Stock options and stock appreciation rights will qualify as performance-based compensation if:
- The grant or award is made by the Compensation Committee;
- The plan states the maximum number of shares an individual could obtain in a specified period; and
- The amount of compensation the employee could receive is based solely on the increase in value of the stock after the date of grant.
The Final Regulations clarify that the requirement to state a per-employee limit on shares is separate and apart from the aggregate share limit required for securities laws purposes. Although prior to this issuance of the Final Regulations, many plans specified per-employee limits as well as aggregate limits, some taxpayers argued that a literal reading of the prior Code Section 162(m) regulations would permit the aggregate shares limit to also serve as the per-employee limit. The clarification under the Final Regulations now explicitly provides that the per-employee share limits are separate and distinct from the aggregate plan limit.
The Final Regulations provide that the per-employee limit applies to compensation attributable to options and stock appreciation rights granted on or after June 24, 2011.
Transition Rule Clarification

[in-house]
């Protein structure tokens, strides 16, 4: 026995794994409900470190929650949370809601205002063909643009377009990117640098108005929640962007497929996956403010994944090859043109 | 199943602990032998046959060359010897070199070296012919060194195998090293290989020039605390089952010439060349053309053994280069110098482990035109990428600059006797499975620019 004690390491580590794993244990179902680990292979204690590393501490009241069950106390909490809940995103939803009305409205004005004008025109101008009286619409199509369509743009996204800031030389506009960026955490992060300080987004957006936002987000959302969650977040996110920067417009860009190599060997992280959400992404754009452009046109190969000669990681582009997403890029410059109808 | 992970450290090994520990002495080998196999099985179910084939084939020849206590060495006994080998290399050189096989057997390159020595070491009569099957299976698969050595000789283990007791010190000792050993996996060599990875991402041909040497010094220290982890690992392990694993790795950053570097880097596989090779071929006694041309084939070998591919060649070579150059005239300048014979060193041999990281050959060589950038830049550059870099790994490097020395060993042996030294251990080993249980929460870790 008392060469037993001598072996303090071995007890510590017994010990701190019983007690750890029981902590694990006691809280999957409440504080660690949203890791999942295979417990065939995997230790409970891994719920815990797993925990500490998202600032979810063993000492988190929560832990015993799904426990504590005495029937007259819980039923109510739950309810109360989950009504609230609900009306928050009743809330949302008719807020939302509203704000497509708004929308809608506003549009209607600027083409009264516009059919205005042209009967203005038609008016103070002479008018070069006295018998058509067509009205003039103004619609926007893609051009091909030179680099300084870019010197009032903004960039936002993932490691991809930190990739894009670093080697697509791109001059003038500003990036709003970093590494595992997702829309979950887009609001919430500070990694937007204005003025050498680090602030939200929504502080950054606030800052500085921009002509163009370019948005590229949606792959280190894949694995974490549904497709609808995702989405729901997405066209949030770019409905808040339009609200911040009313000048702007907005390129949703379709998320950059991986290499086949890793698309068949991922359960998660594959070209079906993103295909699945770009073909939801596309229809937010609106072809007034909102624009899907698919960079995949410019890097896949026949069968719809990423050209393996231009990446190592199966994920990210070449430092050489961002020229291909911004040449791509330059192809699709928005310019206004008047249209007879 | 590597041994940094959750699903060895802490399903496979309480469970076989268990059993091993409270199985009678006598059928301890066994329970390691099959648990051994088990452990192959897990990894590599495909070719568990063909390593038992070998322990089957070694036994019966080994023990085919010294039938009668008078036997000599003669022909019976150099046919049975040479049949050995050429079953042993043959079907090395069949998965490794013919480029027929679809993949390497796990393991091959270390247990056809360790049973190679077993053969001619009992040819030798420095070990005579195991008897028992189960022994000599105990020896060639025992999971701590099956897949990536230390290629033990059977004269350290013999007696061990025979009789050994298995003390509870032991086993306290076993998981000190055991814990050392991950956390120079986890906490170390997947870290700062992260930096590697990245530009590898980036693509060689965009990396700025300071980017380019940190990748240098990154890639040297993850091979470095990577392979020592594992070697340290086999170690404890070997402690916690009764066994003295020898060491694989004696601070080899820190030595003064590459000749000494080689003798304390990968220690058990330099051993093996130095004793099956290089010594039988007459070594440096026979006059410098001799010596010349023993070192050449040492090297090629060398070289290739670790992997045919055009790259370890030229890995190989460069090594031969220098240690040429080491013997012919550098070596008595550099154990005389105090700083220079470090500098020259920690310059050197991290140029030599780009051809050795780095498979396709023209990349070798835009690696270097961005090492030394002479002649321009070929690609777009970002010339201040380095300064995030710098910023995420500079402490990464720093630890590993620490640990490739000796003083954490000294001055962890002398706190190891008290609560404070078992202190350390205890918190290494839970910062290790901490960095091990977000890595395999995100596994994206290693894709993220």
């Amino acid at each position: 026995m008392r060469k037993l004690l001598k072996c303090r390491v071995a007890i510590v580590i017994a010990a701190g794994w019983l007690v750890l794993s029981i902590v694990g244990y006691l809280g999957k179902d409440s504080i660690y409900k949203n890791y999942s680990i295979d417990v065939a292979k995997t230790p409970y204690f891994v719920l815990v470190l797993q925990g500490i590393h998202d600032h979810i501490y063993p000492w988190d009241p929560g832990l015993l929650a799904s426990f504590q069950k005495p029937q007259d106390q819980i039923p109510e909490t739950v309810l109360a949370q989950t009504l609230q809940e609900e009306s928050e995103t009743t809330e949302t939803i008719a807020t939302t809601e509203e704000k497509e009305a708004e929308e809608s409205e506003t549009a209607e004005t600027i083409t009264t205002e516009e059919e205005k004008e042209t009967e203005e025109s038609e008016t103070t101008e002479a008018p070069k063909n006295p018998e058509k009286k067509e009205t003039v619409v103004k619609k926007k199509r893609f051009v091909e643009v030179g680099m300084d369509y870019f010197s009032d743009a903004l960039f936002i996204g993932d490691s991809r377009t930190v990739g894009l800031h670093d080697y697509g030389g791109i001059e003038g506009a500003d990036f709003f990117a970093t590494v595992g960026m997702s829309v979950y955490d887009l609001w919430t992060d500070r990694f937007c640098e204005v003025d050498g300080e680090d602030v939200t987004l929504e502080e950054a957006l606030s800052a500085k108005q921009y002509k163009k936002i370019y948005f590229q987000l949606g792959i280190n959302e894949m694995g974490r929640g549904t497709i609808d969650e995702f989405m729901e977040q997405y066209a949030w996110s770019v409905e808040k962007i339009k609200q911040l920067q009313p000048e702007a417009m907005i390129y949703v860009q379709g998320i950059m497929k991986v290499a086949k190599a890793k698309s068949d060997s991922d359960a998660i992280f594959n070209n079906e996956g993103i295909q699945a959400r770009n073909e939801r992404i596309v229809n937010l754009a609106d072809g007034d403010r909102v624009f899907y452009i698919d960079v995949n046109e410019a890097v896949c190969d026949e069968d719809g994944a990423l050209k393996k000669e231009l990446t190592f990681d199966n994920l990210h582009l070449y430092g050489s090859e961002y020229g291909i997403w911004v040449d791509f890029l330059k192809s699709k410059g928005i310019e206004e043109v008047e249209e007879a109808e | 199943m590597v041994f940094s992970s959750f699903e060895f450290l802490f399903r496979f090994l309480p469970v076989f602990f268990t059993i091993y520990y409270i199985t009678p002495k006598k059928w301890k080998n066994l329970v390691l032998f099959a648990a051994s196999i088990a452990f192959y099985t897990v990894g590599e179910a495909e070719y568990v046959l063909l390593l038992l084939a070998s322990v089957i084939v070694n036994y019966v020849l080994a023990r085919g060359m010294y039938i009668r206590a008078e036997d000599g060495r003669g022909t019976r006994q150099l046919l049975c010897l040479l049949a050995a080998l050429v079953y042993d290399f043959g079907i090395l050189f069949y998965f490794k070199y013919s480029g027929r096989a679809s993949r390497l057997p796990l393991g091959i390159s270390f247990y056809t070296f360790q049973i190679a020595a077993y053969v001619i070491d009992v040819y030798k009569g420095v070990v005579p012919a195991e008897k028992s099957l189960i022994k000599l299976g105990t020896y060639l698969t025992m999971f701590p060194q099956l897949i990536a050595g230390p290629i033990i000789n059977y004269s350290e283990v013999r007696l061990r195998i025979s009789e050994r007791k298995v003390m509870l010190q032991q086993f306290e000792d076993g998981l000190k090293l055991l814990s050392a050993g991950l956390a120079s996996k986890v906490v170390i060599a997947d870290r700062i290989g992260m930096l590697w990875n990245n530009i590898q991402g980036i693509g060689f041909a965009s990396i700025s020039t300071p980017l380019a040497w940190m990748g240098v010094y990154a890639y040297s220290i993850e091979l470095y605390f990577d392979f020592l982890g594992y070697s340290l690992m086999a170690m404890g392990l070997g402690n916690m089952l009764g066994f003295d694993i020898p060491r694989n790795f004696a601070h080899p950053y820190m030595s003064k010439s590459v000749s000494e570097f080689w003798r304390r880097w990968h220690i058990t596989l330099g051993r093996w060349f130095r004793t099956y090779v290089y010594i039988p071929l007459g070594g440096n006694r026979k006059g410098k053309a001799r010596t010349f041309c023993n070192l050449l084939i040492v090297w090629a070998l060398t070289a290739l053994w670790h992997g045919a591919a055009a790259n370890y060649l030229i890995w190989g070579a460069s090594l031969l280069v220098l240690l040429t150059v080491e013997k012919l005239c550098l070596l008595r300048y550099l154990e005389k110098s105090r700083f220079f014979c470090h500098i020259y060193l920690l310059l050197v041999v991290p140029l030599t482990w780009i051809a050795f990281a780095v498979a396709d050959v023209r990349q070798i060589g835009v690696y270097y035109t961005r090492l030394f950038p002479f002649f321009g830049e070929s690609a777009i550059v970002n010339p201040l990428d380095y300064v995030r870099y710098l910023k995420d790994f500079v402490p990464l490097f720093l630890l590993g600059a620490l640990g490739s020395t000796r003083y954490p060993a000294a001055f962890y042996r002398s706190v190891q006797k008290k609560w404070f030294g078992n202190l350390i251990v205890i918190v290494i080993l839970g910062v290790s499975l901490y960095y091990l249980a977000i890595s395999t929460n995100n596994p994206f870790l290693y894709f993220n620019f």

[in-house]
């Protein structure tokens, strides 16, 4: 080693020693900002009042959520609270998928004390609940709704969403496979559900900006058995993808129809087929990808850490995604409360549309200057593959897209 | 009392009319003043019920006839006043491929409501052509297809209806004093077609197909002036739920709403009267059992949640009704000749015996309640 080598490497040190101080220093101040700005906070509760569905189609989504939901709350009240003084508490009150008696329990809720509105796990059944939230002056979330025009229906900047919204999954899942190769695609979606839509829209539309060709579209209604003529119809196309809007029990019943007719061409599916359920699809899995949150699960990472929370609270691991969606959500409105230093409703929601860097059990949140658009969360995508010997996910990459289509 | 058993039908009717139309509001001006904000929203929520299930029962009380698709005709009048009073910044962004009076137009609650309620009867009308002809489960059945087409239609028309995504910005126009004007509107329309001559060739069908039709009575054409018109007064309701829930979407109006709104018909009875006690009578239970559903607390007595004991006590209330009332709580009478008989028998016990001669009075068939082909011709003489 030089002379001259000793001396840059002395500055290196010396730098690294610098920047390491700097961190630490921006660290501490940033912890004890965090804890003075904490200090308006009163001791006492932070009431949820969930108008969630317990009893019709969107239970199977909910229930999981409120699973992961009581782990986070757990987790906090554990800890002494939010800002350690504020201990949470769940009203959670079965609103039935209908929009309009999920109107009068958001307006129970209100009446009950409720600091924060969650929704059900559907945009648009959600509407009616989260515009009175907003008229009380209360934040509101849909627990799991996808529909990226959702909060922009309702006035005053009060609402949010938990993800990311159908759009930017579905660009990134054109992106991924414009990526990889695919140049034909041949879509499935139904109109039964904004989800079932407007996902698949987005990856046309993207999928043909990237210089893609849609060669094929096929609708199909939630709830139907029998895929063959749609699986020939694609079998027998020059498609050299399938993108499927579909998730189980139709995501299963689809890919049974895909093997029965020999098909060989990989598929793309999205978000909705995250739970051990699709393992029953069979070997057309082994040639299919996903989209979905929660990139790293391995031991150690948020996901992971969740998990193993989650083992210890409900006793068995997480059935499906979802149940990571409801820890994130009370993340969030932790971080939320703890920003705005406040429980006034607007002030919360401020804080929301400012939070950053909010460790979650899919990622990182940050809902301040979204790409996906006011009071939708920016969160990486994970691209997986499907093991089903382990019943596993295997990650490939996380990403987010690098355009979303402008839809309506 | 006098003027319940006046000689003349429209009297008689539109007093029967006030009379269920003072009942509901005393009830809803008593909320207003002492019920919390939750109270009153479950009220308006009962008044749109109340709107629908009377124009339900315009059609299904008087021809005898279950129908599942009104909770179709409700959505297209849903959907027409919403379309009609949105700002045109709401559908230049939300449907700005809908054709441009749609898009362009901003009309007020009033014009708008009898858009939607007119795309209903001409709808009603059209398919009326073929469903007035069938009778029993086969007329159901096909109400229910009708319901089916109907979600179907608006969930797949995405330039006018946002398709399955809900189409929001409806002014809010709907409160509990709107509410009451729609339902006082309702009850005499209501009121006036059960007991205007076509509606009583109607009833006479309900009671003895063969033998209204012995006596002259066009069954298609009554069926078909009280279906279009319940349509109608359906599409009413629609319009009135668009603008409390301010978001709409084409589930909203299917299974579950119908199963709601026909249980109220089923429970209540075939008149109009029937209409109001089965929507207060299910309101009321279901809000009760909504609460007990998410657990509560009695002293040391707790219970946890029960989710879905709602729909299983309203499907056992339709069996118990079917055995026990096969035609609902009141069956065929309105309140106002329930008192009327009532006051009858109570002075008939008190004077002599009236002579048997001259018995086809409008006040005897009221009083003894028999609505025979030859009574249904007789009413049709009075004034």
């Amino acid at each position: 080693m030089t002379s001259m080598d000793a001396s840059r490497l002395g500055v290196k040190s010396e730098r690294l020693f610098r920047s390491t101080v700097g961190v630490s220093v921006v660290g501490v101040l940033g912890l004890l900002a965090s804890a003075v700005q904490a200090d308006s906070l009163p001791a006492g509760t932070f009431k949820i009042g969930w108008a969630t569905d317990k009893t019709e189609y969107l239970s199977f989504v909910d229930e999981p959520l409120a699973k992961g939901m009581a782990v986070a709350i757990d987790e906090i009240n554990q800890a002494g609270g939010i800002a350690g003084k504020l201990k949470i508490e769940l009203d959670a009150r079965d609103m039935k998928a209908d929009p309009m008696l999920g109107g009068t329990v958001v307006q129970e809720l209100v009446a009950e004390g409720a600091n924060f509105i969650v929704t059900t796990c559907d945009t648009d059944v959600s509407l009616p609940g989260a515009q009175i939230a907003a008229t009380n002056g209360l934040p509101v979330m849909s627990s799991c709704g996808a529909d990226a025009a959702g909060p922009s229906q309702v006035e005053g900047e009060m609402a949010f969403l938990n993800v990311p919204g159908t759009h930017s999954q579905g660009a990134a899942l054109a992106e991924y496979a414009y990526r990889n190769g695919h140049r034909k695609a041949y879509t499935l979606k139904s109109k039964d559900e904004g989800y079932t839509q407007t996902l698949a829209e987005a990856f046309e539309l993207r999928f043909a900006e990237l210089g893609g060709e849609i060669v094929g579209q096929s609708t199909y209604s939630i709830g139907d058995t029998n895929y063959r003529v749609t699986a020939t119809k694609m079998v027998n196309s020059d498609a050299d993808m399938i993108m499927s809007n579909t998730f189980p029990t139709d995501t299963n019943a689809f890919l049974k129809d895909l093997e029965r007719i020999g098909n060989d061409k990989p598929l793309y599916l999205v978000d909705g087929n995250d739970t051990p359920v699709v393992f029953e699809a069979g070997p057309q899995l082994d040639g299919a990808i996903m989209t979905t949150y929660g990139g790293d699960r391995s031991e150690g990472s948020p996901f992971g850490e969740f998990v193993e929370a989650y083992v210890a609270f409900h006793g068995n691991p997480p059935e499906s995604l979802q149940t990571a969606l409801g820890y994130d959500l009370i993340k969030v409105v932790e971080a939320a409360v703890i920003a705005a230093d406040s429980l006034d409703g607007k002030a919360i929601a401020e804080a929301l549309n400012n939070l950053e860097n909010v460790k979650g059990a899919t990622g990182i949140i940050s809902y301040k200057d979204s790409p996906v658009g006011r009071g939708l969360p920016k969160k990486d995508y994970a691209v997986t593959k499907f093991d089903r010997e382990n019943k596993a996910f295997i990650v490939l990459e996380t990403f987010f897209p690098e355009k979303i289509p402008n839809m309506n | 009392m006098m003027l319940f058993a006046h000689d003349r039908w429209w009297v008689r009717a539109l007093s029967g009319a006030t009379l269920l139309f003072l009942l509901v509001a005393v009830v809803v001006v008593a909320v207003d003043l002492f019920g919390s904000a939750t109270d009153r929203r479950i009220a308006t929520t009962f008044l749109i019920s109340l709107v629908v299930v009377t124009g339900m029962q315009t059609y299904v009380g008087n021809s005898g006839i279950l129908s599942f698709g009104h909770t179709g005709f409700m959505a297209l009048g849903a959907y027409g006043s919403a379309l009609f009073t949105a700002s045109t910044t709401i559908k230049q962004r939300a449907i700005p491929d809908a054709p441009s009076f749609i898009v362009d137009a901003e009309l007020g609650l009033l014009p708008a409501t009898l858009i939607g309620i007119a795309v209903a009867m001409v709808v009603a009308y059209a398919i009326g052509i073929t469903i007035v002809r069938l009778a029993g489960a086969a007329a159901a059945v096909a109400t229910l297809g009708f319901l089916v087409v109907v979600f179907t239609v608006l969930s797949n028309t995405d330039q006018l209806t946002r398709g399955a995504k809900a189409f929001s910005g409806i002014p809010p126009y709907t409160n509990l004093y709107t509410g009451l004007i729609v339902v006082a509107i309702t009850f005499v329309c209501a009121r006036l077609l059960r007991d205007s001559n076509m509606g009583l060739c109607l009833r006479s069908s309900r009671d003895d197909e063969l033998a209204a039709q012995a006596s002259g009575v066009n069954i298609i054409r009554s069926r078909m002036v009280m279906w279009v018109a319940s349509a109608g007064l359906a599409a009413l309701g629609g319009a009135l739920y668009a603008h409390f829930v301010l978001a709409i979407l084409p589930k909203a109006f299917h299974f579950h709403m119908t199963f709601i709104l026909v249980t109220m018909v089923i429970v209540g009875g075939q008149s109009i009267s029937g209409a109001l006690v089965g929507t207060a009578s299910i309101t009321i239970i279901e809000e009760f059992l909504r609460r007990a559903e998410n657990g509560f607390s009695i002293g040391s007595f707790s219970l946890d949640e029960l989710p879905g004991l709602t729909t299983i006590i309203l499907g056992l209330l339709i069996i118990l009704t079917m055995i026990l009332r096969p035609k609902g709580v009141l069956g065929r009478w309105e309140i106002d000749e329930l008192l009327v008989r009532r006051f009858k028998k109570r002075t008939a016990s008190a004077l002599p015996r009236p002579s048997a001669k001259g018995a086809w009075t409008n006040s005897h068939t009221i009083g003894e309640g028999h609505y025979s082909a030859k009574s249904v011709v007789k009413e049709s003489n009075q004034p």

Compensation is not required to be performance based to be exempt from the deduction limit under Code Section 162(m), if it satisfies the Transition Rule. Under the Transition Rule, compensation paid by newly public companies under plans or agreements in effect prior to a corporation’s becoming publicly held (and, if the corporation becomes publicly held in connection with an IPO, if appropriate disclosure is made in SEC filings), will not be subject to the Code Section 162(m) deduction limit during a Transition Period, which lasts until the earliest of (i) the expiration or material modification of the plan or agreement; (ii) the issuance of all stock or other compensation under the plan or agreement; and (iii) the first shareholder meeting at which directors are to be elected that occurs after the third calendar year following the IPO or, if the privately held company becomes publicly held without an IPO, the first calendar year following the calendar year in which the corporation becomes publicly held.